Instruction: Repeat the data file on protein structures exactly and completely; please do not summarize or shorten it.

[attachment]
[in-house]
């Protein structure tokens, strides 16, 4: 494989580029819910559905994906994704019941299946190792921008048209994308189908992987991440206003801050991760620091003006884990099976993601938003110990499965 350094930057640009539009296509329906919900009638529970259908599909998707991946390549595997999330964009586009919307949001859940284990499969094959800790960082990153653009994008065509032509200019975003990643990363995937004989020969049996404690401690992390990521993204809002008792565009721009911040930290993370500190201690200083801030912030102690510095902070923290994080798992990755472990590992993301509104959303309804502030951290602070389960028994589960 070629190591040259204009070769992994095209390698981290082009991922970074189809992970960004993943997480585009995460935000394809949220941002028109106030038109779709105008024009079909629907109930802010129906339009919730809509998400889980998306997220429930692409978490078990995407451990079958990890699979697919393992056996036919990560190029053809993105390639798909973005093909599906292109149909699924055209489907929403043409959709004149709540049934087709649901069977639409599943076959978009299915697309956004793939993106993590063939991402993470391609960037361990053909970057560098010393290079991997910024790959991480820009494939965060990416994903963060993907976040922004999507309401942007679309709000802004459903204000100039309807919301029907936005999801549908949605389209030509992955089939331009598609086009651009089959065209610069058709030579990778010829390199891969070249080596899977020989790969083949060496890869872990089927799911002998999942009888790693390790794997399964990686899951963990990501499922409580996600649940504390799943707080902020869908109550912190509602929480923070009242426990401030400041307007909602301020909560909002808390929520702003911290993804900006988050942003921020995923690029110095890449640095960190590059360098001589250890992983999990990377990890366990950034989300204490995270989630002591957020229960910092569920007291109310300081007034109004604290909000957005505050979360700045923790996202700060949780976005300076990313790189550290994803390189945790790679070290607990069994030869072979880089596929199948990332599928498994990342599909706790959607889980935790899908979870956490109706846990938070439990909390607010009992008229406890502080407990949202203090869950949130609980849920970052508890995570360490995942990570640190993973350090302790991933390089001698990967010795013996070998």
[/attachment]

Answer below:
[in-house]
């Protein structure tokens, strides 16, 4: 494989580029819910559905994906994704019941299946190792921008048209994308189908992987991440206003801050991760620091003006884990099976993601938003110990499965 350094930057640009539009296509329906919900009638529970259908599909998707991946390549595997999330964009586009919307949001859940284990499969094959800790960082990153653009994008065509032509200019975003990643990363995937004989020969049996404690401690992390990521993204809002008792565009721009911040930290993370500190201690200083801030912030102690510095902070923290994080798992990755472990590992993301509104959303309804502030951290602070389960028994589960 070629190591040259204009070769992994095209390698981290082009991922970074189809992970960004993943997480585009995460935000394809949220941002028109106030038109779709105008024009079909629907109930802010129906339009919730809509998400889980998306997220429930692409978490078990995407451990079958990890699979697919393992056996036919990560190029053809993105390639798909973005093909599906292109149909699924055209489907929403043409959709004149709540049934087709649901069977639409599943076959978009299915697309956004793939993106993590063939991402993470391609960037361990053909970057560098010393290079991997910024790959991480820009494939965060990416994903963060993907976040922004999507309401942007679309709000802004459903204000100039309807919301029907936005999801549908949605389209030509992955089939331009598609086009651009089959065209610069058709030579990778010829390199891969070249080596899977020989790969083949060496890869872990089927799911002998999942009888790693390790794997399964990686899951963990990501499922409580996600649940504390799943707080902020869908109550912190509602929480923070009242426990401030400041307007909602301020909560909002808390929520702003911290993804900006988050942003921020995923690029110095890449640095960190590059360098001589250890992983999990990377990890366990950034989300204490995270989630002591957020229960910092569920007291109310300081007034109004604290909000957005505050979360700045923790996202700060949780976005300076990313790189550290994803390189945790790679070290607990069994030869072979880089596929199948990332599928498994990342599909706790959607889980935790899908979870956490109706846990938070439990909390607010009992008229406890502080407990949202203090869950949130609980849920970052508890995570360490995942990570640190993973350090302790991933390089001698990967010795013996070998």